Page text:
Saturday, November 07, 2020

Robert Bloch - H.P Lovecraft Drawings, 1933

Robert Bloch - Untitled Lovecraft Artwork, 1933Untitled Lovecraft Artwork
  Robert Bloch - Dine and Dance, 1933Dine and Dance
  Robert Bloch - Saboth, 1933Saboth
  Robert Bloch - Explorer, 1933Explorer
  Robert Bloch - Untitled Lovecraft Artwork 2, 1933Untitled Lovecraft Artwork
  Robert Bloch - Abdul Alhazred writing the Necronomicon, 1933Abdul Alhazred writing the Necronomicon
  Robert Bloch - The Ghoul, 1933The Ghoul
  Robert Bloch - The Lurking Fear, 1933The Lurking Fear
  Robert Bloch - The Feast, 1933The Feast
  Robert Bloch - The Whisperer in the Darkness, 1933The Whisperer in the Darkness
  Robert Bloch - Yagath, 1933Yagath
  Robert Bloch - Kadath, 1933Kadath
  Robert Bloch - Dream-Thing, 1933Dream-Thing
  Robert Bloch - IÄA. Shub-Niggurath Y'A, 1933IÄA. Shub-Niggurath Y'A 

"During the 1930s, Bloch was an avid reader of the pulp magazine Weird Tales. H. P. Lovecraft, a frequent contributor to that magazine, became one of his favorite writers. As a teenager, Bloch befriended and corresponded with Lovecraft, who gave the promising youngster advice on his own fiction-writing efforts.[1] Bloch's first professional sales, at the age of just seventeen, were to Weird Tales with the short stories "The Feast in the Abbey" and "The Secret in the Tomb". Bloch's early stories were strongly influenced by Lovecraft, and a number of his stories were set in, and extended, the world of Lovecraft's Cthulhu Mythos. It was Bloch who invented, for example, the oft-cited Mythos texts De Vermis Mysteriis and Cultes des Goules.
The young Bloch even appears, thinly disguised, as the character "Robert Blake" in Lovecraft's story "The Haunter of the Dark", which is dedicated to Bloch. In this story, Lovecraft kills off the Bloch character, repaying a courtesy Bloch paid Lovecraft with his tale "The Shambler from the Stars", in which the Lovecraft-inspired figure dies; the story goes so far as to use Bloch's then-current street address in Milwaukee. (Bloch even had a signed certificate from Lovecraft [and some of his creations] giving Bloch permission to kill Lovecraft off in a story.) Bloch later wrote a third tale, "The Shadow From the Steeple", picking up where "The Haunter of the Dark" finished.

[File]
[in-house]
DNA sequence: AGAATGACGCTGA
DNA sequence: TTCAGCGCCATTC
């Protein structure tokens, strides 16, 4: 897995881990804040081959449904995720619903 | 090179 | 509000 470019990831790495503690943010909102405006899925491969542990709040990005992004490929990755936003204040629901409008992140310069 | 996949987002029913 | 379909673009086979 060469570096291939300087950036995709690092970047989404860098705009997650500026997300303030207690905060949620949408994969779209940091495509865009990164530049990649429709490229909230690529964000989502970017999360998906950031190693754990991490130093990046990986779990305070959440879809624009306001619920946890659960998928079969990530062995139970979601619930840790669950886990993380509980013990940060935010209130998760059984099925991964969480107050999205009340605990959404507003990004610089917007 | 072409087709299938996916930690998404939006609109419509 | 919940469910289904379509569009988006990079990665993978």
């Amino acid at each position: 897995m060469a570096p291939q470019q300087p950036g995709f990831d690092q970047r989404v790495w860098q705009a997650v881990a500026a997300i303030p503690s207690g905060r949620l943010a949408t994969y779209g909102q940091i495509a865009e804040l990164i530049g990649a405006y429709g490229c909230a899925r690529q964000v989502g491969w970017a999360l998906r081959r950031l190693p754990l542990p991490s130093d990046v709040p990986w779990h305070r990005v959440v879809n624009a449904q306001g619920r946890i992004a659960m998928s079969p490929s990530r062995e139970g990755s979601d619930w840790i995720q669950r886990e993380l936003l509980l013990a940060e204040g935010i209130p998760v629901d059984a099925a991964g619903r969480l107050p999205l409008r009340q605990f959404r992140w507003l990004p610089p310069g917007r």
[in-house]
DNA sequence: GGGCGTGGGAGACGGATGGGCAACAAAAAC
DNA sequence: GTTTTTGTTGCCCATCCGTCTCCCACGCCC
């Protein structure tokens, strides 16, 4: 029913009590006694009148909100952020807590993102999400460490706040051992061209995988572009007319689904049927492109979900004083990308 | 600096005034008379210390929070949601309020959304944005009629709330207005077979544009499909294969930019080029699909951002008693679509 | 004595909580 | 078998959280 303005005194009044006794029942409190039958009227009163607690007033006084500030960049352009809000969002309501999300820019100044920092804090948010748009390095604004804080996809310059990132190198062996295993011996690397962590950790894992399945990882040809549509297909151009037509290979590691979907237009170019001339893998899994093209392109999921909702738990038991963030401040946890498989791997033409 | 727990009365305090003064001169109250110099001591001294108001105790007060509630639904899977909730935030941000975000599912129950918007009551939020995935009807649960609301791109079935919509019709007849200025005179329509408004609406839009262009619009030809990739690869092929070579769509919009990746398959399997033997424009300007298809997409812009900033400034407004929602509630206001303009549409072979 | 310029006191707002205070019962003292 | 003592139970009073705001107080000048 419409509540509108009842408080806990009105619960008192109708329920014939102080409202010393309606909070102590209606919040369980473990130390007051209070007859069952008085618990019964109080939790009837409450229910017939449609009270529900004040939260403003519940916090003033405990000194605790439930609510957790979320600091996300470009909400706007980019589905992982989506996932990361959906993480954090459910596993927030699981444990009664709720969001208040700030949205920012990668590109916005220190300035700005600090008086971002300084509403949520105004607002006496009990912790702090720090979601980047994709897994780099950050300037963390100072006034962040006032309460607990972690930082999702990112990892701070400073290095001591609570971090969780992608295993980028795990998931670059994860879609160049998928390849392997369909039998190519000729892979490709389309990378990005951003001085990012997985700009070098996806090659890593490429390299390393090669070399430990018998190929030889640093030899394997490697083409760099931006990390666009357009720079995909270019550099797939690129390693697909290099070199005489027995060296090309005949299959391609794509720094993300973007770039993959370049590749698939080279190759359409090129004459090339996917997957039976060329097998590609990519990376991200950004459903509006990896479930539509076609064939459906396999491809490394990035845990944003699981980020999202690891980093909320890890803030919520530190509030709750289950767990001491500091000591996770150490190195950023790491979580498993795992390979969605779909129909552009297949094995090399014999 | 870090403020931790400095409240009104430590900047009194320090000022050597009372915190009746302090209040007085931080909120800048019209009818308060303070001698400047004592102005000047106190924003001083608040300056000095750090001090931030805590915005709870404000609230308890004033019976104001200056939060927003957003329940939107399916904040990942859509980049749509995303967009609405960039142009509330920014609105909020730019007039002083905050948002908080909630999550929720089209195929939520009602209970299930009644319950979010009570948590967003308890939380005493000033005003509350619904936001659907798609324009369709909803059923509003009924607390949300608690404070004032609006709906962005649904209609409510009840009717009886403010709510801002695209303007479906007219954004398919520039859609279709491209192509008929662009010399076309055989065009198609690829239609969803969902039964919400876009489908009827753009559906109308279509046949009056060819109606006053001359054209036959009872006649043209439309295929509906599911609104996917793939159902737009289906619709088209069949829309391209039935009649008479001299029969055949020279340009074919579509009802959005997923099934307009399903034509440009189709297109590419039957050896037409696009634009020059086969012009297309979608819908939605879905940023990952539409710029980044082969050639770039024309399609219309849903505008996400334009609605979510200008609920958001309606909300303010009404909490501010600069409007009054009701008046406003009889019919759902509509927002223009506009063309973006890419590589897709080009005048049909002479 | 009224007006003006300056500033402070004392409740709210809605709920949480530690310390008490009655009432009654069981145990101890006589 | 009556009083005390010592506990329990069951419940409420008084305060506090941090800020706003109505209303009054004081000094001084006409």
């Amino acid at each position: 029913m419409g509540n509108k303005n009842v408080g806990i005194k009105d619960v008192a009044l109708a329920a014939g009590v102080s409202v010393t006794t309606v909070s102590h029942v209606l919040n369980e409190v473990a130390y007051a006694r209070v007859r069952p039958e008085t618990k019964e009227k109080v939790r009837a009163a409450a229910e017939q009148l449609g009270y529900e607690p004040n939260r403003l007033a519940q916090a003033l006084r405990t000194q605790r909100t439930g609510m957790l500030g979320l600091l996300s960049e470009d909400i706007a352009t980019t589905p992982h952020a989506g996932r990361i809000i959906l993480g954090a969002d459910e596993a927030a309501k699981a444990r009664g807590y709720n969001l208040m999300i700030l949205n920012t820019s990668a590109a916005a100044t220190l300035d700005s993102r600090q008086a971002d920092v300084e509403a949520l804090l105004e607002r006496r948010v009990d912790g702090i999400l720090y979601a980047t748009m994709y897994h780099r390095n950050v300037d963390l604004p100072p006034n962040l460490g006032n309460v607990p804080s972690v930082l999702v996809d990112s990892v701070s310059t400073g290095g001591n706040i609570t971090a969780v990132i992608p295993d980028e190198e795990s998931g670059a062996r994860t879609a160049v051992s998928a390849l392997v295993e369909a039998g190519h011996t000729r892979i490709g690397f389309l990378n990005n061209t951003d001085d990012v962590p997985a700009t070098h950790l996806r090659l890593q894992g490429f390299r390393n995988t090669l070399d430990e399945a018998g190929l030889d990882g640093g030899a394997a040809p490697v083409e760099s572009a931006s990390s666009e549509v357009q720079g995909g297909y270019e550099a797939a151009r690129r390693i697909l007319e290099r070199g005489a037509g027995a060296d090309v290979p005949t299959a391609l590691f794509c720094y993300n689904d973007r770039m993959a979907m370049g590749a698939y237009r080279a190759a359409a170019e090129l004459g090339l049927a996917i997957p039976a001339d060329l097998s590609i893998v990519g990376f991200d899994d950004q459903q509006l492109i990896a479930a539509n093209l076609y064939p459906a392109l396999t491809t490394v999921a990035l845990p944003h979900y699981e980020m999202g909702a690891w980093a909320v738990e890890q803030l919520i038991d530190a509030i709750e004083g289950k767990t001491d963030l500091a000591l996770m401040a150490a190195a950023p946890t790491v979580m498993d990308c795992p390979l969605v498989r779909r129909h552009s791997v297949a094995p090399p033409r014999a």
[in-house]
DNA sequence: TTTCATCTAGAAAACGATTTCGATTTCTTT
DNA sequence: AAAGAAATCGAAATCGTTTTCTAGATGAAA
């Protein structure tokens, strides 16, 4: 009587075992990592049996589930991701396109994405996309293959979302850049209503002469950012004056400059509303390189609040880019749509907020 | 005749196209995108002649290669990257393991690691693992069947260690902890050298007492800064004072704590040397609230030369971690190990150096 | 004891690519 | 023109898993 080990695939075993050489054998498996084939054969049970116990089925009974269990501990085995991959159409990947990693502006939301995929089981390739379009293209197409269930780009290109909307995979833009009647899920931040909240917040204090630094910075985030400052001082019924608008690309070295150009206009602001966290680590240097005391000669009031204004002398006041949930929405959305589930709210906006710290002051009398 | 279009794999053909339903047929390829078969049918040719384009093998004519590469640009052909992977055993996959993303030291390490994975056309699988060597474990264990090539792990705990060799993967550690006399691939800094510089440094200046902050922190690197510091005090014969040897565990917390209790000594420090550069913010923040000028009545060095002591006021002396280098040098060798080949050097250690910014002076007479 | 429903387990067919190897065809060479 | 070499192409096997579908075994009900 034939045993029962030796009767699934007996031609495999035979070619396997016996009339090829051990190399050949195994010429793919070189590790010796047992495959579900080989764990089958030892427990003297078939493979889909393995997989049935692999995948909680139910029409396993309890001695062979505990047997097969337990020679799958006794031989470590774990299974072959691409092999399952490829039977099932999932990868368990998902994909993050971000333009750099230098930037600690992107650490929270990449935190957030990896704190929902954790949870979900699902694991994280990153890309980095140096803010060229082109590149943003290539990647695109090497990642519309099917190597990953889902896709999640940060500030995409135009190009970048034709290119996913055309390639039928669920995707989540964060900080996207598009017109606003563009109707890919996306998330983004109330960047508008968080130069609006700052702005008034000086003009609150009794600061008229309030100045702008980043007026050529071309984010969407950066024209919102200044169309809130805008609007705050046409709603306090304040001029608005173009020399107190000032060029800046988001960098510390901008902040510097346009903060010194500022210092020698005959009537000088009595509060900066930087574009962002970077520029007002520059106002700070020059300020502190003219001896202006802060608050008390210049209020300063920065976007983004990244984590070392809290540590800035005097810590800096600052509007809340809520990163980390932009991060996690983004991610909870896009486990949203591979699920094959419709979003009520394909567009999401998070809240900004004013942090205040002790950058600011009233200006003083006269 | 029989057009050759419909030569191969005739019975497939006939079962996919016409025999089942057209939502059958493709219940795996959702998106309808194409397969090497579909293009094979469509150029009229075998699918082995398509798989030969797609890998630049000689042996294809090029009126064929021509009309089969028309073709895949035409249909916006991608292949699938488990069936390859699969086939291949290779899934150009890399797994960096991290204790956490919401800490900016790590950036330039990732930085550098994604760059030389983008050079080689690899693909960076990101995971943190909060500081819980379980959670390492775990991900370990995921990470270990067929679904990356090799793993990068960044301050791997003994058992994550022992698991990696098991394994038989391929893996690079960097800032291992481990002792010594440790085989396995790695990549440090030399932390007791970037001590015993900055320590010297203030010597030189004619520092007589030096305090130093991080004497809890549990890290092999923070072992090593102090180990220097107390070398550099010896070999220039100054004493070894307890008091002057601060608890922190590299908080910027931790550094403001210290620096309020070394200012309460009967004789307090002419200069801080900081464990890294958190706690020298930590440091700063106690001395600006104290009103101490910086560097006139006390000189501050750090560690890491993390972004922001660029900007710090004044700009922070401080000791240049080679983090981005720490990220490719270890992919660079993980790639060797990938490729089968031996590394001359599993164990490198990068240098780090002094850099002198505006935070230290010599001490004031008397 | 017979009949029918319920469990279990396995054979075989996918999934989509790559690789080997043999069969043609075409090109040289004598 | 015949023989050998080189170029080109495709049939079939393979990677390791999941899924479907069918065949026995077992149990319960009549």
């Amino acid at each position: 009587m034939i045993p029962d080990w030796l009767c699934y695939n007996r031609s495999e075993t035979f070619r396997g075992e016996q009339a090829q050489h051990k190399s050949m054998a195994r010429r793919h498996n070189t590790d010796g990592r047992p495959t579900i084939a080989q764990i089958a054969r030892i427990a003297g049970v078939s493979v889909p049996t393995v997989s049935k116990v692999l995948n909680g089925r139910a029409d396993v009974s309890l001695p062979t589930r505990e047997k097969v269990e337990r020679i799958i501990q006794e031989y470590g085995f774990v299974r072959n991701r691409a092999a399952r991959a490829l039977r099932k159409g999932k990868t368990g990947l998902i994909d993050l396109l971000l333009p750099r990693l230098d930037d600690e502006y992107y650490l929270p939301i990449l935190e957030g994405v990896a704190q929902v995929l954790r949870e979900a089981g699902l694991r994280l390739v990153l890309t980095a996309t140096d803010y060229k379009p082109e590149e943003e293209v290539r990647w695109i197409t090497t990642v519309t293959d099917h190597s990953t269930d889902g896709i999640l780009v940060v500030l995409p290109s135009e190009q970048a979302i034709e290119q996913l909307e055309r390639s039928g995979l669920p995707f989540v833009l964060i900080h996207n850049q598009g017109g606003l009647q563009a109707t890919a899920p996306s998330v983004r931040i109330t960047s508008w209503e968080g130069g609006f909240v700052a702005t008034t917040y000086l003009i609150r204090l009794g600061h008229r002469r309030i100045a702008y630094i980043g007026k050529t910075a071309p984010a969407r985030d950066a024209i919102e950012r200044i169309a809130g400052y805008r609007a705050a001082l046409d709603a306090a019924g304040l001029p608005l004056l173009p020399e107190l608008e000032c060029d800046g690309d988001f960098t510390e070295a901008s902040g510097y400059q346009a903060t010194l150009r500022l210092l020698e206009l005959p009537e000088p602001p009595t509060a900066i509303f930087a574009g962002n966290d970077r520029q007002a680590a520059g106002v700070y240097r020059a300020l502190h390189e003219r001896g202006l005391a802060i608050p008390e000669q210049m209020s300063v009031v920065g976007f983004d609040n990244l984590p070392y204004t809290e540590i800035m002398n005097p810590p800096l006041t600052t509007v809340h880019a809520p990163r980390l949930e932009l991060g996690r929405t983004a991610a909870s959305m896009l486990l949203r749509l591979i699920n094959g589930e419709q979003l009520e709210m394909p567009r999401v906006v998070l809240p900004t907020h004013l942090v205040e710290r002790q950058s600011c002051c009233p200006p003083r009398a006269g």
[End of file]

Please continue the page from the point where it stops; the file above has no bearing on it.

After Lovecraft's death in 1937, Bloch continued writing for Weird Tales, where he became one of its most popular authors. He also began contributing to other pulps, such as the science fiction magazine Amazing Stories. He gradually evolved away from Lovecraftian imitations towards a unique style of his own. One of the first distinctly "Blochian" stories was "Yours Truly, Jack the Ripper", which was published in Weird Tales in 1943. The story was Bloch's take on the Jack the Ripper legend, and was filled out with more genuine factual details of the case than many other fictional treatments.[2] Bloch followed up this story with a number of others in a similar vein dealing with half-historic, half-legendary figures such as the Man in the Iron Mask ("Iron Mask", 1944), the Marquis de Sade ("The Skull of the Marquis de Sade", 1945) and Lizzie Borden ("Lizzie Borden Took an Axe...", 1946)." - quote source

Artworks found at the Brown University Library.

Another artwork from Robert Bloch was previously shared here.


Marcel Ruijters said...

Quite a find! I see some of Aleister Crowley's doodlings in there, and maybe a bit of William Blake. Thanks!

Aeron said...

Indeed, I was unaware of these drawings by Bloch and only just discovered them. It's fascinating to think of one of the greatest horror films of the 20th century having such a direct connection to Lovecraft.